CAM is an umbrella term covering a diverse array of healing modalities [5]. Although CAM may remain marginal as to its place in the current healthcare system, the robust consumer movement towards these therapeutic options and its subsequent economic viability has thrust CAM into the mainstream [11]. Discussing and informing patients of these therapeutic options, whether driven by patients in conventional settings or offered by practitioners in CAM settings, is increasingly becoming part and parcel to standard medical care [12, 13]. This leads ostensibly to two fundamental questions: how is IC currently accomplished in the CAM setting? And is it adequate? Our approach was to attempt to understand IC as a process, as opposed to a static procedure or simple doctrine. Our questions focused on issues above and beyond the legal document and formal consent forms. We are not suggesting that these forms do not have a place in medicine, or carry little importance, however to understand how CAM practitioners can enable and encourage patients make decisions regarding their healthcare, we need to look beyond the paperwork.

The core of IC, according to the American Medical Association is “the patient's right of self-decision [which] can be effectively exercised only if the patient possesses enough information to enable an informed choice” [14]. But what constitutes information, and when it is deemed sufficient are not entirely clear. Although it is unanimously agreed that the practice of IC should at least include a discussion of three basic elements, namely risks, benefits and alternatives; the meaning, extent, depth and ratio that these three aspects occupy in the process of IC is not well defined [2]. This is perhaps why the practice of IC varies considerably not only within allopathy and CAM, but also across countries [15].

What was apparent from our interviews with CAM practitioners was their ambivalence towards the practice of IC. Practitioners often insinuated that the IC procedure is an obligatory burden with its roots in allopathic medicine, which they strive to separate themselves from, and does little if anything to truly educate the patients and involve them in the decision making process. Very few CAM practitioners had any formal IC forms. The reasons varied, but most claimed that they were not overly concerned with issues of liability because of their impression that patients who seek CAM therapies tend to be a less litigious and more informed cohort as compared to patients who rely solely on allopathy [16].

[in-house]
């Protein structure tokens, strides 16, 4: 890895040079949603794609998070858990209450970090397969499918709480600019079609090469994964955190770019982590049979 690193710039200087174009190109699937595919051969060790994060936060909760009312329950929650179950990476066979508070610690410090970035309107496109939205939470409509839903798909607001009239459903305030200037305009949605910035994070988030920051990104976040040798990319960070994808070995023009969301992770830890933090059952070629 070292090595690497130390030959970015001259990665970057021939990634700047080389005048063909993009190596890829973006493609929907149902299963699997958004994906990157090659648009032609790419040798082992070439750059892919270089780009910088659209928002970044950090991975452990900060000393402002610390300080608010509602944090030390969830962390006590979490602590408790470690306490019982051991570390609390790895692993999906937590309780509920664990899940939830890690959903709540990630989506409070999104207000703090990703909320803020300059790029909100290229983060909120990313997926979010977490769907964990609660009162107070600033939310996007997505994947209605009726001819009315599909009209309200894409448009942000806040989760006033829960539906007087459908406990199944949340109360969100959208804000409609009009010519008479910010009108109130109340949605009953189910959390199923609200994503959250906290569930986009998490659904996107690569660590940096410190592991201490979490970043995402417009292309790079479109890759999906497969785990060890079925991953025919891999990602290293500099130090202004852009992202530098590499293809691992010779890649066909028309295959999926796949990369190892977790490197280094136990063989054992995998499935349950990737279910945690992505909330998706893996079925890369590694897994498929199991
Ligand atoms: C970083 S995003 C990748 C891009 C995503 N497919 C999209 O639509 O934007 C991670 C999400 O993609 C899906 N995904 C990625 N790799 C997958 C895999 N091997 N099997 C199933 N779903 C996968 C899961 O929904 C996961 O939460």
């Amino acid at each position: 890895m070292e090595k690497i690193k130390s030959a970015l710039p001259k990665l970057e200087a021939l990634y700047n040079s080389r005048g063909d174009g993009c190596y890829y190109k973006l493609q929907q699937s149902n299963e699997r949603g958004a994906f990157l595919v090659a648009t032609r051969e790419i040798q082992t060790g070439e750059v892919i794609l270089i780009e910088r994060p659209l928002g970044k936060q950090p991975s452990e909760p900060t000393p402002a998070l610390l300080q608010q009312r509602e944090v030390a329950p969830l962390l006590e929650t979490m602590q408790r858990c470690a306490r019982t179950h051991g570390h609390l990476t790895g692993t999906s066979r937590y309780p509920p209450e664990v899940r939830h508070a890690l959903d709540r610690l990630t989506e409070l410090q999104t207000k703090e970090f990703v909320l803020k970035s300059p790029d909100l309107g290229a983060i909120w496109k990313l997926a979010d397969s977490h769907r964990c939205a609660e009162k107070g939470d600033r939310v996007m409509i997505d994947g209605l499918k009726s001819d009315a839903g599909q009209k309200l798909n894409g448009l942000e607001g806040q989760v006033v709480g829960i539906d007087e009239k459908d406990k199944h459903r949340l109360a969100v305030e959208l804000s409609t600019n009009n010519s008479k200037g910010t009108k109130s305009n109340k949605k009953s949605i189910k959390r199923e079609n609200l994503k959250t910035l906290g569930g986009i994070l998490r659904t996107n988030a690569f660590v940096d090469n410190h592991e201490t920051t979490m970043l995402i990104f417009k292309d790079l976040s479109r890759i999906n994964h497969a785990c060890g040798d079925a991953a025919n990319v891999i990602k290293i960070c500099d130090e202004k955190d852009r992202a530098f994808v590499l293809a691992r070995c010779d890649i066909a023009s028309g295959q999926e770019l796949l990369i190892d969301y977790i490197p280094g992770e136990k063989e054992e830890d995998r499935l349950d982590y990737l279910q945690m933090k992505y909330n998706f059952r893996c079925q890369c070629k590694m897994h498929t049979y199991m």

Similar to previous reports, most participants perceived the IC procedure as disruptive to building a therapeutic alliance [17, 18]. They felt that the IC forms get in the way of forming relationships, and that this formal doctrine is just “another oppressive clinical form [that] I don’t even think they [patients] read.” Some practitioners even claimed that they try not to put too much in writing, because patients “… tend to internalize the negatives more readily.” This practice has obvious positive and negative implications. Considering the fearful tone of many IC doctrines that are saturated solely with risks involved of the proposed treatment, internalization can be a major difficulty—one that could lead to a nocebo effect [19]. However, if this same form was balanced with positive effects of the proposed treatment there may be an opposing belief system activated producing a placebo effect [20, 21]. There are indeed therapeutic ramifications of IC processes when one considers expectation and belief as viable factors affecting health outcomes [22, 23].